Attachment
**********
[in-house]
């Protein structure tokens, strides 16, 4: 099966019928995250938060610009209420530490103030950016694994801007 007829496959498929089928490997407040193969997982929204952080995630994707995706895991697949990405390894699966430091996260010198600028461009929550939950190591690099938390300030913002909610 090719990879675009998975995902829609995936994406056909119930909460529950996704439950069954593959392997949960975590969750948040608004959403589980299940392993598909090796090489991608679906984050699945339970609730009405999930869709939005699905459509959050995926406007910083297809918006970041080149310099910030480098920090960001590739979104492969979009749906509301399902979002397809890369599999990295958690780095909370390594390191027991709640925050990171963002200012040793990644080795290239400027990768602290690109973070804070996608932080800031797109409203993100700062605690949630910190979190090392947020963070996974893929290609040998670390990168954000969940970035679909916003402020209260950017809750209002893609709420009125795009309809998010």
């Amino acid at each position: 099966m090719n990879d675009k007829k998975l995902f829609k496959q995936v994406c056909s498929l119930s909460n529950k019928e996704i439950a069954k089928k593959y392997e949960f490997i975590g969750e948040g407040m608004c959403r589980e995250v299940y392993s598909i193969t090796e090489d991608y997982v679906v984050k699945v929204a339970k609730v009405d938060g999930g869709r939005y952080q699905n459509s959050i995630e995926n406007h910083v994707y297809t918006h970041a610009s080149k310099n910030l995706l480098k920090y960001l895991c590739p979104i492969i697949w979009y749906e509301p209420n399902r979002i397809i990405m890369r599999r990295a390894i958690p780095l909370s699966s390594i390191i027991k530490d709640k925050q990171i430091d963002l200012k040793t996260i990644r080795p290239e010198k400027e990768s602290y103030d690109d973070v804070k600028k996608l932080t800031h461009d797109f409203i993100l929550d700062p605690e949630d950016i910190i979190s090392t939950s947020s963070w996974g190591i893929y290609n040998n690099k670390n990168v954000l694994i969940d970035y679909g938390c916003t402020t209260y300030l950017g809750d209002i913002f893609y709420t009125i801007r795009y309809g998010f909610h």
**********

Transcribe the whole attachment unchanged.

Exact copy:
[in-house]
């Protein structure tokens, strides 16, 4: 099966019928995250938060610009209420530490103030950016694994801007 007829496959498929089928490997407040193969997982929204952080995630994707995706895991697949990405390894699966430091996260010198600028461009929550939950190591690099938390300030913002909610 090719990879675009998975995902829609995936994406056909119930909460529950996704439950069954593959392997949960975590969750948040608004959403589980299940392993598909090796090489991608679906984050699945339970609730009405999930869709939005699905459509959050995926406007910083297809918006970041080149310099910030480098920090960001590739979104492969979009749906509301399902979002397809890369599999990295958690780095909370390594390191027991709640925050990171963002200012040793990644080795290239400027990768602290690109973070804070996608932080800031797109409203993100700062605690949630910190979190090392947020963070996974893929290609040998670390990168954000969940970035679909916003402020209260950017809750209002893609709420009125795009309809998010």
């Amino acid at each position: 099966m090719n990879d675009k007829k998975l995902f829609k496959q995936v994406c056909s498929l119930s909460n529950k019928e996704i439950a069954k089928k593959y392997e949960f490997i975590g969750e948040g407040m608004c959403r589980e995250v299940y392993s598909i193969t090796e090489d991608y997982v679906v984050k699945v929204a339970k609730v009405d938060g999930g869709r939005y952080q699905n459509s959050i995630e995926n406007h910083v994707y297809t918006h970041a610009s080149k310099n910030l995706l480098k920090y960001l895991c590739p979104i492969i697949w979009y749906e509301p209420n399902r979002i397809i990405m890369r599999r990295a390894i958690p780095l909370s699966s390594i390191i027991k530490d709640k925050q990171i430091d963002l200012k040793t996260i990644r080795p290239e010198k400027e990768s602290y103030d690109d973070v804070k600028k996608l932080t800031h461009d797109f409203i993100l929550d700062p605690e949630d950016i910190i979190s090392t939950s947020s963070w996974g190591i893929y290609n040998n690099k670390n990168v954000l694994i969940d970035y679909g938390c916003t402020t209260y300030l950017g809750d209002i913002f893609y709420t009125i801007r795009y309809g998010f909610h």